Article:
LJ Archive CD

Validate an E-Mail Address with PHP, the Right Way

Douglas Lovell

Issue #158, June 2007

Develop a working PHP function to validate e-mail addresses.

The Internet Engineering Task Force (IETF) document, RFC 3696, “Application Techniques for Checking and Transformation of Names” by John Klensin, gives several valid e-mail addresses that are rejected by many PHP validation routines. The addresses: Abc\@def@example.com, customer/department=shipping@example.com and !def!xyz%abc@example.com are all valid. One of the more popular regular expressions found in the literature rejects all of them:


This regular expression allows only the underscore (_) and hyphen (-) characters, numbers and lowercase alphabetic characters. Even assuming a preprocessing step that converts uppercase alphabetic characters to lowercase, the expression rejects addresses with valid characters, such as the slash (/), equal sign (=), exclamation point (!) and percent (%). The expression also requires that the highest-level domain component has only two or three characters, thus rejecting valid domains, such as .museum.

Another favorite regular expression solution is the following:


This regular expression rejects all the valid examples in the preceding paragraph. It does have the grace to allow uppercase alphabetic characters, and it doesn't make the error of assuming a high-level domain name has only two or three characters. It allows invalid domain names, such as example..com.

Listing 1 shows an example from PHP Dev Shed (www.devshed.com/c/a/PHP/Email-Address-Verification-with-PHP/2). The code contains (at least) three errors. First, it fails to recognize many valid e-mail address characters, such as percent (%). Second, it splits the e-mail address into user name and domain parts at the at sign (@). E-mail addresses that contain a quoted at sign, such as Abc\@def@example.com will break this code. Third, it fails to check for host address DNS records. Hosts with a type A DNS entry will accept e-mail and may not necessarily publish a type MX entry. I'm not picking on the author at PHP Dev Shed. More than 100 reviewers gave this a four-out-of-five-star rating.

One of the better solutions comes from Dave Child's blog at ILoveJackDaniel's (ilovejackdaniels.com), shown in Listing 2 (www.ilovejackdaniels.com/php/email-address-validation). Not only does Dave love good-old American whiskey, he also did some homework, read RFC 2822 and recognized the true range of characters valid in an e-mail user name. About 50 people have commented on this solution at the site, including a few corrections that have been incorporated into the original solution. The only major flaw in the code collectively developed at ILoveJackDaniel's is that it fails to allow for quoted characters, such as \@, in the user name. It will reject an address with more than one at sign, so that it does not get tripped up splitting the user name and domain parts using explode("@", $email). A subjective criticism is that the code expends a lot of effort checking the length of each component of the domain portion—effort better spent simply trying a domain lookup. Others might appreciate the due diligence paid to checking the domain before executing a DNS lookup on the network.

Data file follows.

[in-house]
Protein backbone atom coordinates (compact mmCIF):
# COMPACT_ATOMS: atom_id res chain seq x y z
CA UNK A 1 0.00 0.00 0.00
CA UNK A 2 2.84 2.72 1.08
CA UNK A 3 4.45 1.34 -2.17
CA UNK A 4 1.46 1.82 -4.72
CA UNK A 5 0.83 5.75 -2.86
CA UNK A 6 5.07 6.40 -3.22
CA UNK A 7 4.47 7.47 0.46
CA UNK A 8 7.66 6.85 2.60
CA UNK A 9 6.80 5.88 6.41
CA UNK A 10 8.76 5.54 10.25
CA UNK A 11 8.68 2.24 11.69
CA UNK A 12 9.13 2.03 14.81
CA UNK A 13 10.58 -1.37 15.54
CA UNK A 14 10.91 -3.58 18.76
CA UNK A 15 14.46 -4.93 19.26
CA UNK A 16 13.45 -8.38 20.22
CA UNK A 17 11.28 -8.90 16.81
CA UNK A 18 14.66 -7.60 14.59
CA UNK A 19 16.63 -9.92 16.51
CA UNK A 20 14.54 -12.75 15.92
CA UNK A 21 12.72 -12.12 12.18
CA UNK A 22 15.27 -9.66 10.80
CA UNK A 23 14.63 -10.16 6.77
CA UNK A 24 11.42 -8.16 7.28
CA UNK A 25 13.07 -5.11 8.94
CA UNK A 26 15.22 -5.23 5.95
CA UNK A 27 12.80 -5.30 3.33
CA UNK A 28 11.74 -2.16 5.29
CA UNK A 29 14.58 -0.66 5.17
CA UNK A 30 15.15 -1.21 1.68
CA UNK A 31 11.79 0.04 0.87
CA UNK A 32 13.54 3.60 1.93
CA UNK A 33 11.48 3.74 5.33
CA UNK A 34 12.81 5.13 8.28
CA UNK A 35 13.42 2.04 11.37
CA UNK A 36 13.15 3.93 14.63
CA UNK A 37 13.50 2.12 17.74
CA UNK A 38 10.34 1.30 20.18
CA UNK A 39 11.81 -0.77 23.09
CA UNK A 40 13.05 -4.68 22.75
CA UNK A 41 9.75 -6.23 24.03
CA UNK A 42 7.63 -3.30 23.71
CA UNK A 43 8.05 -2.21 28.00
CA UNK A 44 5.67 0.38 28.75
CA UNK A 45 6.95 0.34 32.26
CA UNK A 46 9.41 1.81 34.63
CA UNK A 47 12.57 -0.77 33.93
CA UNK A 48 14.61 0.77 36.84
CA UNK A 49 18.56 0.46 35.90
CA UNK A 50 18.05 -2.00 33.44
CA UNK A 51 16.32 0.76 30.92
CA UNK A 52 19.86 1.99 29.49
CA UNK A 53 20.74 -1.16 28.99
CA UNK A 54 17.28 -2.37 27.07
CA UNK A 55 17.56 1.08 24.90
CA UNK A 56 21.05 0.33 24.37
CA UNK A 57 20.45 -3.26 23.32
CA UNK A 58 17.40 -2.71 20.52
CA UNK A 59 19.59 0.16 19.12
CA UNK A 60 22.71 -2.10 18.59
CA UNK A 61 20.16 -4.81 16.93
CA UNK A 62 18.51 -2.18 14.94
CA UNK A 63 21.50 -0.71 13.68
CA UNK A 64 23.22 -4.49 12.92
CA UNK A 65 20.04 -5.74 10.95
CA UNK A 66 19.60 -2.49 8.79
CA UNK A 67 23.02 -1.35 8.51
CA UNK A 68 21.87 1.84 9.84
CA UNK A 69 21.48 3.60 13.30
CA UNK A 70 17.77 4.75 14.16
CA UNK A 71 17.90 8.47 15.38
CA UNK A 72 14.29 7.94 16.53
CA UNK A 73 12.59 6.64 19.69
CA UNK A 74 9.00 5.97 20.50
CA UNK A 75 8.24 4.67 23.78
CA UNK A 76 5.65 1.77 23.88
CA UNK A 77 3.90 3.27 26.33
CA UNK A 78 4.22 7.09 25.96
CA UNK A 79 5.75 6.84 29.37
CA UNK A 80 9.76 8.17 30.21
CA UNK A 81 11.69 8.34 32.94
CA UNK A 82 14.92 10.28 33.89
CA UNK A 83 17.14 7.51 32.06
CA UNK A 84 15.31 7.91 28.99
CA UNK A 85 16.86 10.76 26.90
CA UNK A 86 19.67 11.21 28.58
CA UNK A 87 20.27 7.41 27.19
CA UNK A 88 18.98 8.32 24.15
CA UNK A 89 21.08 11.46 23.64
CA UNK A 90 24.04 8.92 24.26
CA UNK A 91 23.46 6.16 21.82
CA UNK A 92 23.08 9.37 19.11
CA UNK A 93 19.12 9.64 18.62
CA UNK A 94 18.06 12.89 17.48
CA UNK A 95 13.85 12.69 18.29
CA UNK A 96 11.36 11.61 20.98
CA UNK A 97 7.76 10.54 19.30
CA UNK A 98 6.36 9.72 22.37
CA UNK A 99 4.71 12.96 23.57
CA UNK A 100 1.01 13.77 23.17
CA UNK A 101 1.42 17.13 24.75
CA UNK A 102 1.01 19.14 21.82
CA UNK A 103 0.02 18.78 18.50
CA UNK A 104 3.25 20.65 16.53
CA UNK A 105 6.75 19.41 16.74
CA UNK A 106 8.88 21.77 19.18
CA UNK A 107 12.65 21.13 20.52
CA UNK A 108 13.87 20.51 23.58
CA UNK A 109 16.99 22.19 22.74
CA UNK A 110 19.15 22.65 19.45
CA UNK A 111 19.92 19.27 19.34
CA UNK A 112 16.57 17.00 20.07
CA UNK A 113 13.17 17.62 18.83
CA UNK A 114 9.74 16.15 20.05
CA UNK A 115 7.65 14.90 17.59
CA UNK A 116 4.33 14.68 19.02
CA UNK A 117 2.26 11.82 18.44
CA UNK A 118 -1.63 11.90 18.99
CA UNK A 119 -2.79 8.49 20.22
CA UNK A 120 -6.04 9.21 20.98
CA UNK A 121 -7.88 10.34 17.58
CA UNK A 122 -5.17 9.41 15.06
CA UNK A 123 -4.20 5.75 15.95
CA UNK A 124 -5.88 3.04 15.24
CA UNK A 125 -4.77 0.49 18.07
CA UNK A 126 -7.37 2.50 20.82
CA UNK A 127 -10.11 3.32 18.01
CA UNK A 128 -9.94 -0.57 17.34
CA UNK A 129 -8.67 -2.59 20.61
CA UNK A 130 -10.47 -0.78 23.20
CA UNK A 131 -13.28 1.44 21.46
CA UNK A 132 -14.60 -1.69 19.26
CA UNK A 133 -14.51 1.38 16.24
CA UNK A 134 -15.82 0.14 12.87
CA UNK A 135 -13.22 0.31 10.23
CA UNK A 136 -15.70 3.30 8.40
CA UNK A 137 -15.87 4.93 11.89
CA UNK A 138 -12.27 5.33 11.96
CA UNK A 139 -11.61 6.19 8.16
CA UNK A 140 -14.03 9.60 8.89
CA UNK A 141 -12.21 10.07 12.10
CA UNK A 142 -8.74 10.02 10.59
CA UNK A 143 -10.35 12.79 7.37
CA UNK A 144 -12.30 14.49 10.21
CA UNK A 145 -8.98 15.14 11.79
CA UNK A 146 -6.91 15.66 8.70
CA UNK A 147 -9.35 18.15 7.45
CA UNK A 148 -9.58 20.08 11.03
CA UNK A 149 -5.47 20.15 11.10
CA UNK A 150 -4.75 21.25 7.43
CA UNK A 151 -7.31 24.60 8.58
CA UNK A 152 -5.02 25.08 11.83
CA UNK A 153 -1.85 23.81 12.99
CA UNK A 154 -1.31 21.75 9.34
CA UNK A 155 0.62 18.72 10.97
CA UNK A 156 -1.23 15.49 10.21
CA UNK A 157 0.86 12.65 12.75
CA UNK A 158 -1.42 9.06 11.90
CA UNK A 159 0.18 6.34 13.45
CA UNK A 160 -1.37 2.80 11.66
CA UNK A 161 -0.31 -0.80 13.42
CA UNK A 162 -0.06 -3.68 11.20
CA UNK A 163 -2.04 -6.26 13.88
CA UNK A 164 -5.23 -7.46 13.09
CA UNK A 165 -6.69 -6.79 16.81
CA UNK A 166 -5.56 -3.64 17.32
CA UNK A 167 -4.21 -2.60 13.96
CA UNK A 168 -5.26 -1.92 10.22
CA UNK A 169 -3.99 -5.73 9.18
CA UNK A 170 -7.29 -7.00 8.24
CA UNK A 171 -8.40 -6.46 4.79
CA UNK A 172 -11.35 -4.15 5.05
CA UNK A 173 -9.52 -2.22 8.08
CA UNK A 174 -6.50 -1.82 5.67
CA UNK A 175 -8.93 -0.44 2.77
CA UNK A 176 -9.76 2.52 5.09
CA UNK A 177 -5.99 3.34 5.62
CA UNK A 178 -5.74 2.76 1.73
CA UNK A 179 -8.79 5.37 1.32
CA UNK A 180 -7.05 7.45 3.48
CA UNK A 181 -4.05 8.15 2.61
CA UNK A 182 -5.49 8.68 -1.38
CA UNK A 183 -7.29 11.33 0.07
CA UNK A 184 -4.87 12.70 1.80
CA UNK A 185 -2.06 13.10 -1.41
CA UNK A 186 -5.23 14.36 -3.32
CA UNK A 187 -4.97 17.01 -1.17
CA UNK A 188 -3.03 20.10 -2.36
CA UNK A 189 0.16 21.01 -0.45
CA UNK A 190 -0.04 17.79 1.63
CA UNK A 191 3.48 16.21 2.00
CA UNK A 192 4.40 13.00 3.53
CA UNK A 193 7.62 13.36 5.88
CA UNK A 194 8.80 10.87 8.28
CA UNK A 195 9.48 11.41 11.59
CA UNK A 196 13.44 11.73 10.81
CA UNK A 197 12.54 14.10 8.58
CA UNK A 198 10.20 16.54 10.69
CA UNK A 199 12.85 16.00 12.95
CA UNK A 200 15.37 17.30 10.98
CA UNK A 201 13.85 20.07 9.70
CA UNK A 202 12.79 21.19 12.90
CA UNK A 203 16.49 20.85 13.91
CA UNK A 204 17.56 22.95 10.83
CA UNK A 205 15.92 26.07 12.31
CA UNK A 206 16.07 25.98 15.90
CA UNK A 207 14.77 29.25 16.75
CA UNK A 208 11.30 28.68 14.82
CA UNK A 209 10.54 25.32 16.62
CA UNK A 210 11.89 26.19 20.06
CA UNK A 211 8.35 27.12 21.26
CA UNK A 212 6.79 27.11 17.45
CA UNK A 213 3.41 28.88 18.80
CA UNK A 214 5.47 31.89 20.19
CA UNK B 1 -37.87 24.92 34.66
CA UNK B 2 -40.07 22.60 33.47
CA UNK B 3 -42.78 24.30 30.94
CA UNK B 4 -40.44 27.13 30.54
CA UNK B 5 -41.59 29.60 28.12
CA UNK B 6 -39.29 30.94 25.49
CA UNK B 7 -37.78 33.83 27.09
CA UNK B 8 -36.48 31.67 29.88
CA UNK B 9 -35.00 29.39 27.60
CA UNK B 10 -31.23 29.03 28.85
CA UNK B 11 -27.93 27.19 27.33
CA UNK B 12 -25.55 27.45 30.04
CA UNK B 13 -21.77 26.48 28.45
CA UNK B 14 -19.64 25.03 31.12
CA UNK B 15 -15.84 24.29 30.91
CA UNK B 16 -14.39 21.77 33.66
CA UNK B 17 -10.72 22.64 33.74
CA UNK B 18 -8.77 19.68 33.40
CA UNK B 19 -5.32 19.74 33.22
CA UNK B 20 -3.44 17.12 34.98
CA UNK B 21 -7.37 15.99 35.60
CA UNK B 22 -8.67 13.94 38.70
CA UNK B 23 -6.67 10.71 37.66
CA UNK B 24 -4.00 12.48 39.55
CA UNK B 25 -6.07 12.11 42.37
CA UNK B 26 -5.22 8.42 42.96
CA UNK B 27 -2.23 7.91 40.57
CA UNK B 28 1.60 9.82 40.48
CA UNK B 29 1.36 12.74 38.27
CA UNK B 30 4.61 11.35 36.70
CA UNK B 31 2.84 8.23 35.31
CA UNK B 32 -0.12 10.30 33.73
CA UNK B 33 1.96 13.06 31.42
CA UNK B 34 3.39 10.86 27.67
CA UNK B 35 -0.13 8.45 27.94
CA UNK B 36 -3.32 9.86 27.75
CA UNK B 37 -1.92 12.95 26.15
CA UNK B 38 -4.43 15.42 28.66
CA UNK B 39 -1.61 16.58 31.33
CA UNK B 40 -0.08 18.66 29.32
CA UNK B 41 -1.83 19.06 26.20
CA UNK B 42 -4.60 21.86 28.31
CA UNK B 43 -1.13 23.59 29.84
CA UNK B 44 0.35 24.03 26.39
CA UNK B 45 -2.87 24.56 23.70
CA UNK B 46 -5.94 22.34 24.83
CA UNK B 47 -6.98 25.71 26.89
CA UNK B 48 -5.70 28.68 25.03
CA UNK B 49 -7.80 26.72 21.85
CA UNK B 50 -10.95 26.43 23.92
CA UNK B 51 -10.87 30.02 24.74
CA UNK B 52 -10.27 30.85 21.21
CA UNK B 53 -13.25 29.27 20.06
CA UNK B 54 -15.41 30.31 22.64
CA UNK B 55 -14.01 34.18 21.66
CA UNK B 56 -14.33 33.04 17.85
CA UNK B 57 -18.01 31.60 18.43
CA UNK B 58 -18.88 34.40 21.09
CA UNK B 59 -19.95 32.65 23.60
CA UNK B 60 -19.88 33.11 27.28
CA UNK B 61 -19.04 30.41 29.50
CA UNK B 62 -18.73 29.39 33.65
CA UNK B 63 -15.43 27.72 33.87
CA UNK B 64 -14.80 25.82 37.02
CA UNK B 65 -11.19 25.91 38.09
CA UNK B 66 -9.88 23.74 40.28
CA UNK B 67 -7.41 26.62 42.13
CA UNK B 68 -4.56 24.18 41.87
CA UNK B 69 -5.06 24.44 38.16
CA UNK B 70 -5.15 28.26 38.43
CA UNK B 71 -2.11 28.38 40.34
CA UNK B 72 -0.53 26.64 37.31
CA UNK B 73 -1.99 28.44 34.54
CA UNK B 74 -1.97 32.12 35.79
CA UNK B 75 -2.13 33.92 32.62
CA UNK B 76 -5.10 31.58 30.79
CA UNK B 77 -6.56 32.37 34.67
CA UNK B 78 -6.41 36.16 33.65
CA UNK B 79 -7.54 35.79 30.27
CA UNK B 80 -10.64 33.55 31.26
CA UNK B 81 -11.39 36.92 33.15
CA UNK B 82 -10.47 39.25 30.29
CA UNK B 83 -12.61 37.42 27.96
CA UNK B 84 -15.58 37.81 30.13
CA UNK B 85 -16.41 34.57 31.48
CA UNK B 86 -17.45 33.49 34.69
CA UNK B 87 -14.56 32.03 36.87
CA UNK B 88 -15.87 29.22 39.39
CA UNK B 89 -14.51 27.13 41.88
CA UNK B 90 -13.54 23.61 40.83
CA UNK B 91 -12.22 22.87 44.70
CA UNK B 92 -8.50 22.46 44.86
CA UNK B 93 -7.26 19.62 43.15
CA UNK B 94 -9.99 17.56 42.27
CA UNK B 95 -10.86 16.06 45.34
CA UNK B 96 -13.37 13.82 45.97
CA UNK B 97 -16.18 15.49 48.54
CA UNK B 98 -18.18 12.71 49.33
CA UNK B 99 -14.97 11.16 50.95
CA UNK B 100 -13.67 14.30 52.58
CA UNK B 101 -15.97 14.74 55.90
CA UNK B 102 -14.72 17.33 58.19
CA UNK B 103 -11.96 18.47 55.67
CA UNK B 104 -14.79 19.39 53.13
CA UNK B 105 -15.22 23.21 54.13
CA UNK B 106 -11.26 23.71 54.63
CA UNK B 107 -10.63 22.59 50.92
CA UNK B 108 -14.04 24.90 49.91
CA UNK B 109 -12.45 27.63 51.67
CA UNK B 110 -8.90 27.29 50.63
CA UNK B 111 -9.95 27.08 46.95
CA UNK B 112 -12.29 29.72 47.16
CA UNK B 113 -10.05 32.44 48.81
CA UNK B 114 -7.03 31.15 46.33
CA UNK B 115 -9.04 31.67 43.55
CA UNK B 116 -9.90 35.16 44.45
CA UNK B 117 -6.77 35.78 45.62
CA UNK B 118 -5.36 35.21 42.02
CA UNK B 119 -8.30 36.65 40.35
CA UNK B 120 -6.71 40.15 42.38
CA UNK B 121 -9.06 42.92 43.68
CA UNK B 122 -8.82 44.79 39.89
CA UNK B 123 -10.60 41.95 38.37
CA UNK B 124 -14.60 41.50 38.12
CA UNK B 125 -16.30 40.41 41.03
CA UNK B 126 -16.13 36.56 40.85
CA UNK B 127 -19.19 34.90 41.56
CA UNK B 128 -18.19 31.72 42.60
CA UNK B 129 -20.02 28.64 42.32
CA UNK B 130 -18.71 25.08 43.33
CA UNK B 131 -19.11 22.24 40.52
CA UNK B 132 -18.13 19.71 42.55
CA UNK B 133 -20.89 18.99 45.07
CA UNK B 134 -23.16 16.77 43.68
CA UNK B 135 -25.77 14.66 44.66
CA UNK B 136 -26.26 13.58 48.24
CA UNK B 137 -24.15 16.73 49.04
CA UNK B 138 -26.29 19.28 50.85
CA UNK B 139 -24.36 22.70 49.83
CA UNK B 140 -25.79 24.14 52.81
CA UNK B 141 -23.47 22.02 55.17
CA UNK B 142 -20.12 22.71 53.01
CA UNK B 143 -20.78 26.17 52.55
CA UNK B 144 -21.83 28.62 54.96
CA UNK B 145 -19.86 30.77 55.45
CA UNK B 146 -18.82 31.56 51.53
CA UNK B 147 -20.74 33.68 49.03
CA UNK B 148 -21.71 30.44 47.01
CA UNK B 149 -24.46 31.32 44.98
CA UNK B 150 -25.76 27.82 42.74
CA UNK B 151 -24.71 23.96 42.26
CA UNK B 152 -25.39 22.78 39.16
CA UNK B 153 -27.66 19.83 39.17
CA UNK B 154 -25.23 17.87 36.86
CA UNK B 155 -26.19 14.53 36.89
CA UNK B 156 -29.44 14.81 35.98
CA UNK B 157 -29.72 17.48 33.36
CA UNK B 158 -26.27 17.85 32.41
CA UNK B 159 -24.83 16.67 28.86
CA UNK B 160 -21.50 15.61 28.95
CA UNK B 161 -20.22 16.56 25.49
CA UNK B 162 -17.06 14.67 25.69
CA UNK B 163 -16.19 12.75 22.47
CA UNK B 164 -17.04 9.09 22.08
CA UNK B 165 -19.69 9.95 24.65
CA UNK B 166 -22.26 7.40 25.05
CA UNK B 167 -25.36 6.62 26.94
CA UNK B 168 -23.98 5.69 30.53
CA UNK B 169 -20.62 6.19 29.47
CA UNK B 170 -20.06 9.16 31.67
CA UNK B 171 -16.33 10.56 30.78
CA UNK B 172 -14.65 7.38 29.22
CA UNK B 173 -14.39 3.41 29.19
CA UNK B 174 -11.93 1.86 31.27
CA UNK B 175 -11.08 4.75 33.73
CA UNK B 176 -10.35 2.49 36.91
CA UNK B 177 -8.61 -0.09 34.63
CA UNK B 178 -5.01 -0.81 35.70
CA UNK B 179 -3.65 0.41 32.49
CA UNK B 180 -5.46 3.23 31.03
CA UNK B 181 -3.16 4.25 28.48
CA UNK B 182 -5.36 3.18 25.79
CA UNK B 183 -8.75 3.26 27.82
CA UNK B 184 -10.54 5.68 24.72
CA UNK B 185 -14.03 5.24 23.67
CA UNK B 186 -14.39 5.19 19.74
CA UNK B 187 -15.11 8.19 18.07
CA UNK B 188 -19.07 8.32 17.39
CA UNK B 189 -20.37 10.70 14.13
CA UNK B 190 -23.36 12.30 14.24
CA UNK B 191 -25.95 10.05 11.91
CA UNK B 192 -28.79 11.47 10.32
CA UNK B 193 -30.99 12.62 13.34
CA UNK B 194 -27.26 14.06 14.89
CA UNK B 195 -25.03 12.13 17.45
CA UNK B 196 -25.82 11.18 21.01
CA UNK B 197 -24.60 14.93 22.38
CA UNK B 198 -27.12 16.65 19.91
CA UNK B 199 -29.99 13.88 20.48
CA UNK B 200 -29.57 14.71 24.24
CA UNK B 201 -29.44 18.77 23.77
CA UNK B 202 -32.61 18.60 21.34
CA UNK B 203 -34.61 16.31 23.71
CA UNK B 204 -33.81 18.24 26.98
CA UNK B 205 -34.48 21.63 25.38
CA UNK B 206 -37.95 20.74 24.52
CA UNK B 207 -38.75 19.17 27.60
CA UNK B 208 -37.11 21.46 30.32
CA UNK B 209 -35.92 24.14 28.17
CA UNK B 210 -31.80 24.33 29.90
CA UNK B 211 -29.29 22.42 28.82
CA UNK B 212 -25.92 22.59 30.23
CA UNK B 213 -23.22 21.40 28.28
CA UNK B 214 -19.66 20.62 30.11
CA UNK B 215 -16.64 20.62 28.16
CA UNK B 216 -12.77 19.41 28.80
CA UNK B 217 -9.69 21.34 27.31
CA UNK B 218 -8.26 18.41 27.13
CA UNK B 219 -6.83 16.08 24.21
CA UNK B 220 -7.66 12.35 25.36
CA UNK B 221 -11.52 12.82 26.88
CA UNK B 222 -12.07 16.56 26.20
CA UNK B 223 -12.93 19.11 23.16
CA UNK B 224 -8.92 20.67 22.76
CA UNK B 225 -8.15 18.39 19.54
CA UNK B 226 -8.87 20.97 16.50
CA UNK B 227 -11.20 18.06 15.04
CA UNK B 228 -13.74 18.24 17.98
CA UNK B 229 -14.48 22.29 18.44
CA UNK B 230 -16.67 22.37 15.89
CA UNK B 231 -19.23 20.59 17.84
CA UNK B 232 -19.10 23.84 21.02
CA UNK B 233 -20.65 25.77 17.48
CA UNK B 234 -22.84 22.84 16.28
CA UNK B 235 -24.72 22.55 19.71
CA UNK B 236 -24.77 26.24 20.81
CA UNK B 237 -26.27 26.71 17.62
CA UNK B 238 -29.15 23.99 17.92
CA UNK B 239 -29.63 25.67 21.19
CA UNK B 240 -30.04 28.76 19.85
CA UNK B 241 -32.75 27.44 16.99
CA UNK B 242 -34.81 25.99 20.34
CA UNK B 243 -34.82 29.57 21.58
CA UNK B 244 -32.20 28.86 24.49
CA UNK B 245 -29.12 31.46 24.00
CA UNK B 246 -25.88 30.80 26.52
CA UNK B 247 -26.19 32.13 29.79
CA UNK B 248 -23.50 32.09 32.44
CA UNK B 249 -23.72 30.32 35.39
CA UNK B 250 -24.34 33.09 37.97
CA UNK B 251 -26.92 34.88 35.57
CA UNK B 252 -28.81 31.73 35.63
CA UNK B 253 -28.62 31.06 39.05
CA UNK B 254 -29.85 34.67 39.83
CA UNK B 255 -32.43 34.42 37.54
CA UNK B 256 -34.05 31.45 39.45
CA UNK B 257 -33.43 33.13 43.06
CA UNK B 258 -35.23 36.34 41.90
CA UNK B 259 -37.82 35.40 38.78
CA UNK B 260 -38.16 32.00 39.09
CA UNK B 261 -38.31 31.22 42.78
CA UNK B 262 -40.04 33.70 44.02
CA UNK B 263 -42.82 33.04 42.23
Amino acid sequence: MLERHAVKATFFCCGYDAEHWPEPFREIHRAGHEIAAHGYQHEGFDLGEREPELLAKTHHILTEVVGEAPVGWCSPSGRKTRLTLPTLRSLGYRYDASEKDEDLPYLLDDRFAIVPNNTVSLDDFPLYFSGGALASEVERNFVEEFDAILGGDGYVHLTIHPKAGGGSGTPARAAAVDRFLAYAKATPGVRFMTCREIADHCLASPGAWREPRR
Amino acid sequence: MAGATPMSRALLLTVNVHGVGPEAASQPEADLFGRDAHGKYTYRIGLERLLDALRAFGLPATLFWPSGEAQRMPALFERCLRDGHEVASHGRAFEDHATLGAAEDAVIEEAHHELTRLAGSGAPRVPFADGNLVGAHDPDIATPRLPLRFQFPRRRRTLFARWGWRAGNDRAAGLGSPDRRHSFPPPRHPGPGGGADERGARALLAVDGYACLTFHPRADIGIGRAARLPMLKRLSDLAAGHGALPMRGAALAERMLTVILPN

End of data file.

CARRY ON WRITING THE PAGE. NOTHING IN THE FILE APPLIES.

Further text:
IETF documents, RFC 1035 “Domain Implementation and Specification”, RFC 2234 “ABNF for Syntax Specifications”, RFC 2821 “Simple Mail Transfer Protocol”, RFC 2822 “Internet Message Format”, in addition to RFC 3696 (referenced earlier), all contain information relevant to e-mail address validation. RFC 2822 supersedes RFC 822 “Standard for ARPA Internet Text Messages” and makes it obsolete.

Following are the requirements for an e-mail address, with relevant references:

  1. An e-mail address consists of local part and domain separated by an at sign (@) character (RFC 2822 3.4.1).

  2. The local part may consist of alphabetic and numeric characters, and the following characters: !, #, $, %, &, ', *, +, -, /, =, ?, ^, _, `, {, |, } and ~, possibly with dot separators (.), inside, but not at the start, end or next to another dot separator (RFC 2822 3.2.4).

  3. The local part may consist of a quoted string—that is, anything within quotes ("), including spaces (RFC 2822 3.2.5).

  4. Quoted pairs (such as \@) are valid components of a local part, though an obsolete form from RFC 822 (RFC 2822 4.4).

  5. The maximum length of a local part is 64 characters (RFC 2821

  6. A domain consists of labels separated by dot separators (RFC1035 2.3.1).

  7. Domain labels start with an alphabetic character followed by zero or more alphabetic characters, numeric characters or the hyphen (-), ending with an alphabetic or numeric character (RFC 1035 2.3.1).

  8. The maximum length of a label is 63 characters (RFC 1035 2.3.1).

  9. The maximum length of a domain is 255 characters (RFC 2821

  10. The domain must be fully qualified and resolvable to a type A or type MX DNS address record (RFC 2821 3.6).

Requirement number four covers a now obsolete form that is arguably permissive. Agents issuing new addresses could legitimately disallow it; however, an existing address that uses this form remains a valid address.

The standard assumes a seven-bit character encoding, not multibyte characters. Consequently, according to RFC 2234, “alphabetic” corresponds to the Latin alphabet character ranges a–z and A–Z. Likewise, “numeric” refers to the digits 0–9. The lovely international standard Unicode alphabets are not accommodated—not even encoded as UTF-8. ASCII still rules here.

Developing a Better E-mail Validator

That's a lot of requirements! Most of them refer to the local part and domain. It makes sense, then, to start with splitting the e-mail address around the at sign separator. Requirements 2–5 apply to the local part, and 6–10 apply to the domain.

The at sign can be escaped in the local name. Examples are, Abc\@def@example.com and "Abc@def"@example.com. This means an explode on the at sign, $split = explode("@", $email); or another similar trick to separate the local and domain parts will not always work. We can try removing escaped at signs, $cleanat = str_replace("\\@", "");, but that will miss pathological cases, such as Abc\\@example.com. Fortunately, such escaped at signs are not allowed in the domain part. The last occurrence of the at sign must definitely be the separator. The way to separate the local and domain parts, then, is to use the strrpos function to find the last at sign in the e-mail string.